Samuel de Lange, Jr., and protestant hymn singing by Jan Smelikby Jan Smelik | Het ORGEL | Year 112 | (2016) | Issue 5
Jan Smelik Samuel de Lange, Jr., and protestant hymn singing
Het ORGEL 112 (2016), nr. 5, 36-43 [summary]
The name of Samuel de Lange, Jr. is associated predominantly with general musical culture. Although only to a modest degree, De Lange was also active in the field of church music, hymns, and church organ playing. He worked as organist at churches in Rotterdam, Amsterdam and Den Haag. In the 1890s he was active in other ways, which had more than local importance. Just as the Nederlandsche Protestantenbond [Dutch protestant union] had made use of the assistance of Samuel’s brother Daniël de Lange (1841-1918) in the compilation of Godsdienstige Liederen, the Waalse kerken asked Samuël to help with their new collection, which was published in 1891: Psaumes et cantiques pour le culte public des Eglises wallones. De Lange wrote various 4-voiced settings for this collection, to accompany congregational singing on the organ or for vocal performance. These were simple settings which suited the 19th-century ideal of ‘true church music’.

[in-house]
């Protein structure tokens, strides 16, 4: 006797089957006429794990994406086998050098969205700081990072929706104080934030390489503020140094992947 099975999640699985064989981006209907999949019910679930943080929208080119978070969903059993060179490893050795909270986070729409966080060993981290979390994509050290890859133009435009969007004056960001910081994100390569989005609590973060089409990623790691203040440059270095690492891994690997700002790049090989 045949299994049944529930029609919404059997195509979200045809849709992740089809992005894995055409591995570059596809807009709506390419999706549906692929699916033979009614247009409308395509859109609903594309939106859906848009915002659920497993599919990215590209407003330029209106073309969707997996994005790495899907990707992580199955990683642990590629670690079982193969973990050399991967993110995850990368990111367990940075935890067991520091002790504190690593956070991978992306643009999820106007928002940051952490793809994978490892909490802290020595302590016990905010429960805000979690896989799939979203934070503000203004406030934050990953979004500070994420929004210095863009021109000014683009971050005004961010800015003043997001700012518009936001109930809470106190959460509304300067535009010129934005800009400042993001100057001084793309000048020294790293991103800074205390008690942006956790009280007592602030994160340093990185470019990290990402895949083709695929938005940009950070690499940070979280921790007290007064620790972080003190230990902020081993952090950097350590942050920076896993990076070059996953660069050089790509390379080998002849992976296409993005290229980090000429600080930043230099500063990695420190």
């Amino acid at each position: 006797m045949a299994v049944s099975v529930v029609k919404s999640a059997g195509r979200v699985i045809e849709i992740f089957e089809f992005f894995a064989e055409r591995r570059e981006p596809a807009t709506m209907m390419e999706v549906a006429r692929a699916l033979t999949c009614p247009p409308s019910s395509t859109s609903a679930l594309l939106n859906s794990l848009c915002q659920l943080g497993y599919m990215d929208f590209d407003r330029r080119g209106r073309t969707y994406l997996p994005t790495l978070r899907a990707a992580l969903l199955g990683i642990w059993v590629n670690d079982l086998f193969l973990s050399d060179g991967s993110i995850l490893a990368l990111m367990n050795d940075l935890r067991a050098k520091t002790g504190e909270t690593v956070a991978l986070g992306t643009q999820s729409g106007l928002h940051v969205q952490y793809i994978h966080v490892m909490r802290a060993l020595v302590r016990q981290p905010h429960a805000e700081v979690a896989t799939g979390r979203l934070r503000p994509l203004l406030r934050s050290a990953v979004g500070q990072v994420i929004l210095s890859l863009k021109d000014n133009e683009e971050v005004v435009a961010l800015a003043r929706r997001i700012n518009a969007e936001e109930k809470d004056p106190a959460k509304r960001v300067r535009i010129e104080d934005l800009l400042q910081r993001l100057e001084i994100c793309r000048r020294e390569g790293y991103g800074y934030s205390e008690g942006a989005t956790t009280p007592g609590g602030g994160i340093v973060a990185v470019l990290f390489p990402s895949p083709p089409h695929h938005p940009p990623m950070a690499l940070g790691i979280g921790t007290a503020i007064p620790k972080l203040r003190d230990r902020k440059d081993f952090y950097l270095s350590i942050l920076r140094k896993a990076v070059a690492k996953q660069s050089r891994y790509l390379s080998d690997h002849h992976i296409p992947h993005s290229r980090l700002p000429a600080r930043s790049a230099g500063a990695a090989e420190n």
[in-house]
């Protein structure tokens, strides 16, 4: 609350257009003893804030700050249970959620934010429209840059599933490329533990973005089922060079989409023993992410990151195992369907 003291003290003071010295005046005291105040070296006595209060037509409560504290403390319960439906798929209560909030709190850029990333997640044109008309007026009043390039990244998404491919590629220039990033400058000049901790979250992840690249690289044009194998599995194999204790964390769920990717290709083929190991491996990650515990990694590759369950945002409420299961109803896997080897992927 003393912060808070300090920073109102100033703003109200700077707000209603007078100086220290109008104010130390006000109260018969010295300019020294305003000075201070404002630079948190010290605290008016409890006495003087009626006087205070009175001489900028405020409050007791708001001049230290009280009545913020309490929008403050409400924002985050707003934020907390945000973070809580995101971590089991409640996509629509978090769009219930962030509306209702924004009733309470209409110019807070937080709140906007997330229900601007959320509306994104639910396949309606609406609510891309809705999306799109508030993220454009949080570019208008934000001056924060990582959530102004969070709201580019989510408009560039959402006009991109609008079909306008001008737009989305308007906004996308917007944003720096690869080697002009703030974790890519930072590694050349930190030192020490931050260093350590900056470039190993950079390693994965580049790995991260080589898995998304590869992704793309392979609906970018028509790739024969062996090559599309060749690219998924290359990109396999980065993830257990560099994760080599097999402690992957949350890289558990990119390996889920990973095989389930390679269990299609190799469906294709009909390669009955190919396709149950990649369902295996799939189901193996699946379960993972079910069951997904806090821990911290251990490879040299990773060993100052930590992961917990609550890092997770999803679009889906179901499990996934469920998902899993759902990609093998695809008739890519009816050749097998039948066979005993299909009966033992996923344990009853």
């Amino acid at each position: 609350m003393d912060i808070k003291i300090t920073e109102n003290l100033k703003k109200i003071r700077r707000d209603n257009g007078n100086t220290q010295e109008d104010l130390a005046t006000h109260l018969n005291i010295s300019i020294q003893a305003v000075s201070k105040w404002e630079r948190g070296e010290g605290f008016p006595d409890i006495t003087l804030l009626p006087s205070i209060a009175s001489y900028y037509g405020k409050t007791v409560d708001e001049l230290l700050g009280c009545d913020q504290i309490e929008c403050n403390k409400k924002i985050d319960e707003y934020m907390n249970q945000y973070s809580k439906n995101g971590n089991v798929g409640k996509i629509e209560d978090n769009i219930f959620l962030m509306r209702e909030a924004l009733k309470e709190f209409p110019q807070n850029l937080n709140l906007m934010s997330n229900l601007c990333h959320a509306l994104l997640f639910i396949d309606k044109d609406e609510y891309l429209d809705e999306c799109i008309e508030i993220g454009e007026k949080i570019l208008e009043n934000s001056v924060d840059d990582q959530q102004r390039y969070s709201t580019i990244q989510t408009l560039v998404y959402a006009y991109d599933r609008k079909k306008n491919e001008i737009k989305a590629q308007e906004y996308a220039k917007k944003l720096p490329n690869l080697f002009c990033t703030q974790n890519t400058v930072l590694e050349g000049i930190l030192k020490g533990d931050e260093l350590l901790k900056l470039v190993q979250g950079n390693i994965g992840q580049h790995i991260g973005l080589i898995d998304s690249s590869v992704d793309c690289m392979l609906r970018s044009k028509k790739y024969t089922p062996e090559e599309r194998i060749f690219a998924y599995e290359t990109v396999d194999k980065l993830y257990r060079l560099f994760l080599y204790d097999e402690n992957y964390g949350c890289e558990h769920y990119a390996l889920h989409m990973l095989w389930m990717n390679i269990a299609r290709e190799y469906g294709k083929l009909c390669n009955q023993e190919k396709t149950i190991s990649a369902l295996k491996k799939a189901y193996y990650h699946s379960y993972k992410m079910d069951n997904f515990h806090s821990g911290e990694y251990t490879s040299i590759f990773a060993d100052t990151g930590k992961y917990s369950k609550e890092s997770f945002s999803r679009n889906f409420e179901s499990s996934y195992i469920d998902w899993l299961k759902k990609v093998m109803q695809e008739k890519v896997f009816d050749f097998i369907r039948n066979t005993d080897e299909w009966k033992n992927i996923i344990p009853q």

The work of Samuel de Lange Jr. on two collections for the Nederduitse Gereformeerde Kerk [Dutch reformed church] in South-Africa was more extensive. He made a chorale book with settings for the Evangelische Gezangen which had been used in South-Africa since 1834. More interesting, however, was Het Boek der Psalmen, which was published in 1895 in Cape Town and in 1899 in the Netherlands.
For this collection De Lange composed not only – unwillingly – 29 new melodies to replace the Genevan psalm melodies, which were considered unsingable, but he also provided a modernized notation for the 16th-century psalm melodies. This notation was published when the Nederlandse Hervormde Kerk [Dutch Reformed church] decided to prepare a collection with a modern, practical notation of the psalm melodies. This collection was prepared by J.G.R. Acquoy and appeared in 1899. Comparison of his notation with De Lange’s shows that the latter offered a more modern and more historically accurate notation.
Johannes Gerhardus Rijk Acquoy – Painting collection Universiteit Leiden